Medical Device Coatings: 10 Things to Consider
Medical device coatings boost manufacturing performance
When disposable medical equipment manufacturers design precision mechanical devices, friction between moving parts can be difficult to manage. Engineers typically use medical device coatings including oils, greases or dry powders to smooth the delicate movements of parts. The coatings reduce the friction and sticking of parts that slide, shear, twist, rock or pivot. They resolve the “stiction” problems commonly found in disposable medical devices such as catheters, cutting tools, staplers, hypo tubes and other “surface to surface” assemblies. Lubricating coatings can reduce the coefficient of friction on treated parts to as low as 0.06. This typically translates into a 25-30% reduction in actuation forces, greatly improving the part performance. Many of today’s complex medical devices would not be commercially viable without the aid of a lubricating coating.
In addition, lubricating coatings are also used on the manufacturing equipment and assembly fixtures themselves to help speed the production of plastic and metal components. They are used on chains and pulleys, metal extrusions, machine window guides and door tracks, chutes and slides, conveyors and almost any other surface or assembly that requires a clean, durable, slick coating for optimum performance. Lubricating coatings are also used to release plastic parts from their injection mold die cavities.
However, not all coatings are the same. Here are some key factors to consider when choosing a lubricating coating for medical device assembly.
Good solubility and low viscosity:
Lubricating coatings are typically applied via dipping, spraying or wiping. The carrier fluid, or fluid used to disperse the coating, should be engineered to either dissolve or disperse the coating so that when the carrier fluid evaporates, it leaves a very thin, uniform layer on the surface of the treated part. It should also have low viscosity to wet and conform to the treated parts’ surface geometry, ensuring highly-consistent surface coating.
Hostile to bioburden:
Device makers should choose a lubricating coating with a non-aqueous carrier fluid to prevent bacterial growth and other biologic contamination. In addition to being pyrogenically-inert, it should be compatible with all commercially used EtO (Ethylene Oxide) and radiation sterilization processes.
The lubricating coating should be nonflammable to reduce the risk of fire as it is applied. This is especially important for high-volume, high-speed production facilities. Many mechanical assembly operations are prone to static discharge, so nonflammability for safety in both storage and use is essential.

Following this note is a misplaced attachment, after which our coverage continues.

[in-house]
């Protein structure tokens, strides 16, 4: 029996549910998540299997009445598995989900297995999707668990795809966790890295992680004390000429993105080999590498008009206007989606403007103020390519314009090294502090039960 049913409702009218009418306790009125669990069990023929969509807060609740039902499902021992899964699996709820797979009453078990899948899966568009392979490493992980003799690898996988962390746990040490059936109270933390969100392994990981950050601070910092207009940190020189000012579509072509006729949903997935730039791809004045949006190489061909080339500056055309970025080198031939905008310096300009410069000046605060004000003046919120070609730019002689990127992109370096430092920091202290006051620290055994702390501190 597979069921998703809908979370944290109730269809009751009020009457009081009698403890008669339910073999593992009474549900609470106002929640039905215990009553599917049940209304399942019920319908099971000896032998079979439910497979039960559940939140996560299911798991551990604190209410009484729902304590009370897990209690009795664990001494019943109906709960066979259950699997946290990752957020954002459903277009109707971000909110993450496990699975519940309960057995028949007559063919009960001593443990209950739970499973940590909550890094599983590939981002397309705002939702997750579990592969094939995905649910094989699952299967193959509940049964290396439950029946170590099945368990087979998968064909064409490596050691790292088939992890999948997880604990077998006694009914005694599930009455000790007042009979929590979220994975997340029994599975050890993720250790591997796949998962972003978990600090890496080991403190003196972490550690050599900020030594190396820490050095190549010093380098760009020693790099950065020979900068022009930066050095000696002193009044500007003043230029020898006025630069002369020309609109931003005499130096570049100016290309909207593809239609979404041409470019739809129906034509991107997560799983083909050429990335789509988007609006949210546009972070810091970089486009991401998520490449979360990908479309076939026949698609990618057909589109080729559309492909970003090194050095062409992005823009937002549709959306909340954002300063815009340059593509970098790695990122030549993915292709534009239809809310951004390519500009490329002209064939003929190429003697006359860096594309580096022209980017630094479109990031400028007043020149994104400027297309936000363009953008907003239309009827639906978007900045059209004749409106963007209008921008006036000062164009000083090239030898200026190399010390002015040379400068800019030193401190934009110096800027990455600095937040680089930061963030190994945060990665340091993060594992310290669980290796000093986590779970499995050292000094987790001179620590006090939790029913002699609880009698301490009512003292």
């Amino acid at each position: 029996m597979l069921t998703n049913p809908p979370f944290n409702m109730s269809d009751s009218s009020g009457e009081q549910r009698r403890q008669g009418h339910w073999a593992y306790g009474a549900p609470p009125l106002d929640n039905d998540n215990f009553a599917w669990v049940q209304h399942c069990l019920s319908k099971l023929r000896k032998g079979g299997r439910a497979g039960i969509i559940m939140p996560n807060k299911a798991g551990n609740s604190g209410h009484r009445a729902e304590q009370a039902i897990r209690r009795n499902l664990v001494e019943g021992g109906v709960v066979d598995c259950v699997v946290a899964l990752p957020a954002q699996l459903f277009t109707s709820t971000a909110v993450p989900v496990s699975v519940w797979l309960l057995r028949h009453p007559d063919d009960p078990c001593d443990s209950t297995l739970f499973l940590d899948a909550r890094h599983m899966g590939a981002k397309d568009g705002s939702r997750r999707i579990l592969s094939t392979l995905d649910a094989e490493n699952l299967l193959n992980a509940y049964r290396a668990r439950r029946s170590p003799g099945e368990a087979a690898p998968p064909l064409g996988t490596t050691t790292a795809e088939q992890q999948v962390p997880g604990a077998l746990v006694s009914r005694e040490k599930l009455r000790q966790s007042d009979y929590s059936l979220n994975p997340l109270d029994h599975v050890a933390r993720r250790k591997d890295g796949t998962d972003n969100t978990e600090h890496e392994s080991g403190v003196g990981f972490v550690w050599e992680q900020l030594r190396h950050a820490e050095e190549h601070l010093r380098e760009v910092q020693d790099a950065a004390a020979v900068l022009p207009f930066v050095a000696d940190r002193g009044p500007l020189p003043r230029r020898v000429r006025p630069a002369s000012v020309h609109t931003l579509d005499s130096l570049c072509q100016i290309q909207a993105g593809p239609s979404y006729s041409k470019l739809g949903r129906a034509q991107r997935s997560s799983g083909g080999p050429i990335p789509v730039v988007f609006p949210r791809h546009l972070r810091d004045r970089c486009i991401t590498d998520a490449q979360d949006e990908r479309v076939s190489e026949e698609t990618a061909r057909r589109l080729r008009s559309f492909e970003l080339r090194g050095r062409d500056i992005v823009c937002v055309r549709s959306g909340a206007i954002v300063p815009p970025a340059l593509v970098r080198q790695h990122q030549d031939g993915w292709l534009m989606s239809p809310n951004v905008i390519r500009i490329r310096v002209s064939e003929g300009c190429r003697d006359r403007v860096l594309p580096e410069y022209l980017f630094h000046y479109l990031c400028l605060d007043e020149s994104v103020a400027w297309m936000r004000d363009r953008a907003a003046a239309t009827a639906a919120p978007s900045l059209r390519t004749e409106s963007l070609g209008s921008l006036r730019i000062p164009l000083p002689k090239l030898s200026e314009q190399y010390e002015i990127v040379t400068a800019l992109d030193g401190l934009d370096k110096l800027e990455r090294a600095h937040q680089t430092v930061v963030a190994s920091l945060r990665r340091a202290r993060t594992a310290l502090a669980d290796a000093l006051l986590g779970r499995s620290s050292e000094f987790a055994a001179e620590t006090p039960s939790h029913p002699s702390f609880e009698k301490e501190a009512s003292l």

Good materials compatibility:
Lubricating coatings should have excellent materials compatibility. They should be safe to use on materials including metal, glass, plastic and ceramic parts.
Easy to apply:
The lubricating coating should be easy enough to apply during the in-house assembly process. By not outsourcing the coating process, device manufacturers save both time and money by validating a process where they always maintain custody of parts being treated.
Fast drying and low odor:
Device manufacturers should look for a coating with a carrier that evaporates quickly, has a low odor and leaves no residue (other than the coating being deposited on the substrate).
Durable and attractive:
A good coating dries into a finish that will last the service life of the device. It should maintain a uniform finish without any staining or unsightly clumps, drips or runs.
The coating should not migrate or transfer to the packaging or other untreated surfaces. The lubricating coating should stay where it is applied. This feature is an essential attribute when the coating is applied in a cleanroom environment.
Safe for Workers and the Environment:
Device makers should choose a lubricating coating with a higher worker exposure limit. Choose one with an 8-hour time weighted average of 200 ppm or more.
Ensure the coating is ISO 10993 tested and certified as medical-grade. It should also be cleanroom compatible. This helps ensure a faster and easier validation process for both the coating and the associated device.
There are many lubricating coatings available to disposable medical device makers. When specifying a coating, manufacturers should look for a supplier that can provide expert advice to help them simplify the selection process. This includes individualized consulting, in-lab testing, and the ability to provide both off-the-shelf and customized formulations to ensure the right coating for their specific needs.